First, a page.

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Since the Persian survivors of the battle together with the general Memnon had taken refuge in Miletus, the king set up camp near the city and every day, using his men in relays, made continuous assaults on the walls. [2] At first the besieged easily defended themselves from the walls, for many soldiers were gathered in the city, and they had abundant provision of missiles and other things useful for the emergency. [3] But when the king, in a more determined fashion, brought up siege engines and rocked the walls and pressed the siege very actively both by land and by sea, and the Macedonians forced an entry through the crumbling walls, then at last yielding to superior force, they took to flight. [4] Immediately the Milesians, falling before the king with suppliant olive boughs, put themselves and their city into his hands. Some of the Persians were slain by the Macedonians, others, breaking out of the city, sought refuge in flight, and all the remainder were taken captive. [5] Alexander treated the Milesians kindly but sold all the rest as slaves.1 Since the naval force was now useless and entailed great expense, he dismissed the fleet with the exception of a few ships which he employed for the transport of his siege engines. Among these was the Athenian contingent of twenty ships.2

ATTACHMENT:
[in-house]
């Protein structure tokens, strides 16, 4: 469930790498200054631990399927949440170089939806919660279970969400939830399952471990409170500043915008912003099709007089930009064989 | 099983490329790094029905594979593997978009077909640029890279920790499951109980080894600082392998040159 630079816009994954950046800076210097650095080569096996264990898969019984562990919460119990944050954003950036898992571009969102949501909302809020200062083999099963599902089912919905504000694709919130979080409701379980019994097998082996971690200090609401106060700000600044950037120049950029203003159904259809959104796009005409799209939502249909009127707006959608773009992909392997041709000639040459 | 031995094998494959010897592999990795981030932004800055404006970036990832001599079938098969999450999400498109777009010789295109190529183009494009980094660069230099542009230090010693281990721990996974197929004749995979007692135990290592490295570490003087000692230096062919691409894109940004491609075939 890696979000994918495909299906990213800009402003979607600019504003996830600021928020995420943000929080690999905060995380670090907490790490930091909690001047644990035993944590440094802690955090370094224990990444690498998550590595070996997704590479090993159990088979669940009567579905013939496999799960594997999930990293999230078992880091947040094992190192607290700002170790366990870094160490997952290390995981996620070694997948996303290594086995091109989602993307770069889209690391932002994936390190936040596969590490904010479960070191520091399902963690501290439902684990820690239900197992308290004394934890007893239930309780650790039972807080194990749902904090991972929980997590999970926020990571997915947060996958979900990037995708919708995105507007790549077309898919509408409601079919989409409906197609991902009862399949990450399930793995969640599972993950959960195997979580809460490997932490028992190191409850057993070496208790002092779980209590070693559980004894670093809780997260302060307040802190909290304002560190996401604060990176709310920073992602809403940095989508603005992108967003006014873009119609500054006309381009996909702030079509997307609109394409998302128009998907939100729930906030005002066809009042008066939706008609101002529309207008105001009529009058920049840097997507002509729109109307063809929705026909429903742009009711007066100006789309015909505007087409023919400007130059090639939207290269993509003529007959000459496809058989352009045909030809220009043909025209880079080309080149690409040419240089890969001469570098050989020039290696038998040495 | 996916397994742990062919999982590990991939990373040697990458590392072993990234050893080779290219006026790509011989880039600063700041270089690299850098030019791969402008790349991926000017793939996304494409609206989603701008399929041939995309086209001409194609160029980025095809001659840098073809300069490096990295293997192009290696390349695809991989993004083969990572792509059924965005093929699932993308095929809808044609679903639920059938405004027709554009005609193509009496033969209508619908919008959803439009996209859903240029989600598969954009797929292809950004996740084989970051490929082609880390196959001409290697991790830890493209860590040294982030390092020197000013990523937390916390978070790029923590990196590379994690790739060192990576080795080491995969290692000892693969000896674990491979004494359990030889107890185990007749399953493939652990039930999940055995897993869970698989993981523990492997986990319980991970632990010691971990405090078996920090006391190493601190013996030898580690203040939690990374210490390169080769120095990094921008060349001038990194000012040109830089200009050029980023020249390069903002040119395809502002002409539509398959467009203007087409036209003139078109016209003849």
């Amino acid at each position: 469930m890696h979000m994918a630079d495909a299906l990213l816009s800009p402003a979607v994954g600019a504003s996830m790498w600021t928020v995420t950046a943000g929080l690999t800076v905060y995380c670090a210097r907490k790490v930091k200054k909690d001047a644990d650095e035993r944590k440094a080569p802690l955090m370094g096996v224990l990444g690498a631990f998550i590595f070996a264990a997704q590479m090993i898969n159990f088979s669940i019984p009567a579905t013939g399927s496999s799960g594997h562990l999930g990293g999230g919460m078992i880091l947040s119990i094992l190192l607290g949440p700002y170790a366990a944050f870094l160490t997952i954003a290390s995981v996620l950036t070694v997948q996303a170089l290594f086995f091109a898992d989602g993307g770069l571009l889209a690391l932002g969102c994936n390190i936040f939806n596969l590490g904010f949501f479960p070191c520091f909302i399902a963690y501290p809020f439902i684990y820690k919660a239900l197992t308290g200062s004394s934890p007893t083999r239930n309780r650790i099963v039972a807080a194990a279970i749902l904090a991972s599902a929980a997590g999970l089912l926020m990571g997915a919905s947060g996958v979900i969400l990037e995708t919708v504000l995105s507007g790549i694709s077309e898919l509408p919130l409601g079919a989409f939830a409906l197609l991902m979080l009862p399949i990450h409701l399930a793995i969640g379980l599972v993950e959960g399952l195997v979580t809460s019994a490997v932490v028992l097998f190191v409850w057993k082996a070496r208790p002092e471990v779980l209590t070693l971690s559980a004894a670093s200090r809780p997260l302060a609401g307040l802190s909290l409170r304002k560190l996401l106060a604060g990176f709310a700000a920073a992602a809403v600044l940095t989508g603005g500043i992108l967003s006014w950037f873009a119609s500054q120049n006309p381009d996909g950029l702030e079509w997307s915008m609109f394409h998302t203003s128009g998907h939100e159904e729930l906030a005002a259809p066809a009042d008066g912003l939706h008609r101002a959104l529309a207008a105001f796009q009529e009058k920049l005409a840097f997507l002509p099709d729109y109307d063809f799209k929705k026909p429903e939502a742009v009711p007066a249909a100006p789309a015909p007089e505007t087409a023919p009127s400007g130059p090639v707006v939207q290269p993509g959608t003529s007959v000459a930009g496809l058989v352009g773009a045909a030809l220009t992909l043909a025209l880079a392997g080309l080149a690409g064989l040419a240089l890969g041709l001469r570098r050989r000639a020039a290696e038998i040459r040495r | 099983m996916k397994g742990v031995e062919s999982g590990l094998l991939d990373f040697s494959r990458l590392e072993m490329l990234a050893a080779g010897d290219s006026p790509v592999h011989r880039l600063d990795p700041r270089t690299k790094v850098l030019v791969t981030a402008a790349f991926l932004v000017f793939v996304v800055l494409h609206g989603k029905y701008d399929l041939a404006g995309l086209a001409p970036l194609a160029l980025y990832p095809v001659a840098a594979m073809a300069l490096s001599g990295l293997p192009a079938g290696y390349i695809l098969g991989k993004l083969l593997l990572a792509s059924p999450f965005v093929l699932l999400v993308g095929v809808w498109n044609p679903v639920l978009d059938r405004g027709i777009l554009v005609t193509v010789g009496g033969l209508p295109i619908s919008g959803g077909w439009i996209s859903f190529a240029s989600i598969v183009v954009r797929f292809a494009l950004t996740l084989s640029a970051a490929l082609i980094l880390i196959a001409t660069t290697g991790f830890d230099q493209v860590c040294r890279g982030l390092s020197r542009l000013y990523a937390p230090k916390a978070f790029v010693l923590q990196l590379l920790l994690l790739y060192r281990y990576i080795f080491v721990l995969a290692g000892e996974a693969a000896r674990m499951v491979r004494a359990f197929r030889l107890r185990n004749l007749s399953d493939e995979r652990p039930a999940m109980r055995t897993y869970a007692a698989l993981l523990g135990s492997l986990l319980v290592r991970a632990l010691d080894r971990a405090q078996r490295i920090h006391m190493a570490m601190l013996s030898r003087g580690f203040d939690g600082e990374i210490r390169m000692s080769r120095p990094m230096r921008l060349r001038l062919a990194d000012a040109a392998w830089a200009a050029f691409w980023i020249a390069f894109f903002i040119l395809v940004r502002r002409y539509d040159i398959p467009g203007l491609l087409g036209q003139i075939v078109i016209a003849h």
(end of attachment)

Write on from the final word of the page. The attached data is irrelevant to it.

1 Plut. Alexander 17.1; Arrian. 1.18.3-19.6.

2 Arrian. 1.20.1. Naval operations were resumed six months later under the command of Hegelochus and Amphoterus (Curtius 3.1.19).

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  • Cross-references in notes from this page (4):
    • Plutarch, Alexander, 17.1
    • Arrian, Anabasis, 1.18.3
    • Arrian, Anabasis, 1.20.1
    • Curtius, Historiarum Alexandri Magni, 3.1.19
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